Howard Pyle story illustration for Harper's Monthly (1902): beautifully framed antique


"Buried Treasure"
    Illustration for Howard Pyle's Book
          of Pirates
    Compiled by Merle Johnson
          from works by Howard Pyle
    New York. Harper & Brothers. 1921.      
    Originally published as an illustration for 
         “The True Captain Kidd”
         by John Denison Champlin, Jr.
    Harper’s Monthly. December 1902 Issue.    

    Image Size: H 10.00” x W 8.00”
    Matted & Framed:  H 17.00” x W 15.00”
    Framed Price: $225.00  
    Packaging and shipping 
       approximately $25.00

“Buried Treasure” appeared in two primary publications. The first was as an illustration for “The True Captain Kidd” by John Denison Champlin, Jr., which appeared in the December 1902 issue of Harper’s Monthly. Pyle expert Ian Schoenherr notes that Pyle produced the original illustration “in color in crayon and watercolor (or something like that).” While Pyle may have added color washes to the original work, Harper’s reproduced it as a binary (B&W) photolithograph.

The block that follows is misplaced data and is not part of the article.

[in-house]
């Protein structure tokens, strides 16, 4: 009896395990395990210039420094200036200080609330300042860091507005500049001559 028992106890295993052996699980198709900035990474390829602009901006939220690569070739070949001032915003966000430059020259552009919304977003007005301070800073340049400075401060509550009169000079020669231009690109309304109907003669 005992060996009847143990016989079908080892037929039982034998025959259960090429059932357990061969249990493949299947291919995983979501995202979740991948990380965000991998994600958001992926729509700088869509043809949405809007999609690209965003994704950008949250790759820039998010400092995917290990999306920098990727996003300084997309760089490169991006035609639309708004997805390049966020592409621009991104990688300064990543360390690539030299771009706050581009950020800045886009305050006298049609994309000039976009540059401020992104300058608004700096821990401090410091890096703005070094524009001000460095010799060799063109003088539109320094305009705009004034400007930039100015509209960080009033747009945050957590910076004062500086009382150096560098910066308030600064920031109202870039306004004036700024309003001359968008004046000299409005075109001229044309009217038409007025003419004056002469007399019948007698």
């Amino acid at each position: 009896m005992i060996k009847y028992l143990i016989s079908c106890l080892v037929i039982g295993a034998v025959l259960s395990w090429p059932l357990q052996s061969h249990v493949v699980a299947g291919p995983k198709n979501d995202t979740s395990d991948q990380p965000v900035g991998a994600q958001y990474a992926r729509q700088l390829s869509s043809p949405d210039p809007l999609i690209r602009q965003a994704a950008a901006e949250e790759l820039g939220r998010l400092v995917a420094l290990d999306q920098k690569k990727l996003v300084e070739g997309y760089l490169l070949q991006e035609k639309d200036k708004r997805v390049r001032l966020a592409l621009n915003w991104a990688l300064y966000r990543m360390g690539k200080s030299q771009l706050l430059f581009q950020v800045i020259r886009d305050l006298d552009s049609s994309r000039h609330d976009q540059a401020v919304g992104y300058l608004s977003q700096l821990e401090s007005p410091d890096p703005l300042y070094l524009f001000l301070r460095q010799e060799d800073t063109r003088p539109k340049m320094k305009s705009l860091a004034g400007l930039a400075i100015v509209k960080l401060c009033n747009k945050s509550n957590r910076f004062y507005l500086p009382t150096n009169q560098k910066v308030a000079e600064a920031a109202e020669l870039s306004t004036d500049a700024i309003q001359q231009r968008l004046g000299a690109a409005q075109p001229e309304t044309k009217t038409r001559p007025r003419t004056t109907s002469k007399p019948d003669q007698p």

The second primary publication was Howard Pyle’s Book of Pirates, which Merle Johnson assembled ten years after the artist’s death. Johnson’s volume contained “fiction, fact & fancy concerning the Buccaneers & Marooners of the Spanish Main from the writing & pictures of Howard Pyle.” Johnson acknowledged these sources: “Blueskin, the Pirate” (published by The Northwestern Miller in December 1890), “Captain Scarfield,” (published by The Northwestern Miller in December 1900), and Jack Ballister's Fortunes (published by St Nicholas between Apr 1894 and Sep 1895), “Dead Men tell No Tales” (published by Collier’s Weekly in its 17 Dec 1899 issue), and “the Burning Ship” (published by Collier’s Weekly in its 10 Dec 1904 issue). He did not mention “The True Captain Kidd” by John Denison Champlin.

         Assuming Pyle did as Ian Schoenherr said and added color washes to his original illustration, and considering that Johnson did not cite “The True Captain Kidd” as a picture source, it seems Johnson located the original work and used it in his book. What happened to it after that is unknown.

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